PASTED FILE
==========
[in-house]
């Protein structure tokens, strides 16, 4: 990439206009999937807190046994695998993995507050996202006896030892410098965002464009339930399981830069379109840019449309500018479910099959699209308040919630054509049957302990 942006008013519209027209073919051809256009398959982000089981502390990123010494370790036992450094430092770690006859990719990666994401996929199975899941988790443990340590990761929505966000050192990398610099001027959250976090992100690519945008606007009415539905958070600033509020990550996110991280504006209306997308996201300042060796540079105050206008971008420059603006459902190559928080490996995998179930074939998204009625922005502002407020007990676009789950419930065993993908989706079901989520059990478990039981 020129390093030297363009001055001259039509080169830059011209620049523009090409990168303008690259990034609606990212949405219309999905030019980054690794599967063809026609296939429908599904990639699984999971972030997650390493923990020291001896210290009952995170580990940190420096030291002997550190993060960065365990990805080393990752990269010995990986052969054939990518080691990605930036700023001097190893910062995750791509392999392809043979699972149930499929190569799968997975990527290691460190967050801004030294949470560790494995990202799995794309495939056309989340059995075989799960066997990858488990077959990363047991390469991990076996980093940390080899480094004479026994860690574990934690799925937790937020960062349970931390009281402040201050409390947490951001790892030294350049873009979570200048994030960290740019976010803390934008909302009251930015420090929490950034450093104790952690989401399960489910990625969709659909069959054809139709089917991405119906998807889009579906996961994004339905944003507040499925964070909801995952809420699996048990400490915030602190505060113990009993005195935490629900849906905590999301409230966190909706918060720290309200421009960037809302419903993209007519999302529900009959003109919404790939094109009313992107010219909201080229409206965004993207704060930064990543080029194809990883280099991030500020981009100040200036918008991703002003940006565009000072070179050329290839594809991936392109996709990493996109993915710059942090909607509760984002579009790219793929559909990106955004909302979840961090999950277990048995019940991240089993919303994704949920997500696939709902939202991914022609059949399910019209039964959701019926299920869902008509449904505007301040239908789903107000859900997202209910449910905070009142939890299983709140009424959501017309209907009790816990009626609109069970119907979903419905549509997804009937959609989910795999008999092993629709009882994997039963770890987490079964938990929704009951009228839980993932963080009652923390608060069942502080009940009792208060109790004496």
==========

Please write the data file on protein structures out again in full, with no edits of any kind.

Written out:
[in-house]
């Protein structure tokens, strides 16, 4: 990439206009999937807190046994695998993995507050996202006896030892410098965002464009339930399981830069379109840019449309500018479910099959699209308040919630054509049957302990 942006008013519209027209073919051809256009398959982000089981502390990123010494370790036992450094430092770690006859990719990666994401996929199975899941988790443990340590990761929505966000050192990398610099001027959250976090992100690519945008606007009415539905958070600033509020990550996110991280504006209306997308996201300042060796540079105050206008971008420059603006459902190559928080490996995998179930074939998204009625922005502002407020007990676009789950419930065993993908989706079901989520059990478990039981 020129390093030297363009001055001259039509080169830059011209620049523009090409990168303008690259990034609606990212949405219309999905030019980054690794599967063809026609296939429908599904990639699984999971972030997650390493923990020291001896210290009952995170580990940190420096030291002997550190993060960065365990990805080393990752990269010995990986052969054939990518080691990605930036700023001097190893910062995750791509392999392809043979699972149930499929190569799968997975990527290691460190967050801004030294949470560790494995990202799995794309495939056309989340059995075989799960066997990858488990077959990363047991390469991990076996980093940390080899480094004479026994860690574990934690799925937790937020960062349970931390009281402040201050409390947490951001790892030294350049873009979570200048994030960290740019976010803390934008909302009251930015420090929490950034450093104790952690989401399960489910990625969709659909069959054809139709089917991405119906998807889009579906996961994004339905944003507040499925964070909801995952809420699996048990400490915030602190505060113990009993005195935490629900849906905590999301409230966190909706918060720290309200421009960037809302419903993209007519999302529900009959003109919404790939094109009313992107010219909201080229409206965004993207704060930064990543080029194809990883280099991030500020981009100040200036918008991703002003940006565009000072070179050329290839594809991936392109996709990493996109993915710059942090909607509760984002579009790219793929559909990106955004909302979840961090999950277990048995019940991240089993919303994704949920997500696939709902939202991914022609059949399910019209039964959701019926299920869902008509449904505007301040239908789903107000859900997202209910449910905070009142939890299983709140009424959501017309209907009790816990009626609109069970119907979903419905549509997804009937959609989910795999008999092993629709009882994997039963770890987490079964938990929704009951009228839980993932963080009652923390608060069942502080009940009792208060109790004496």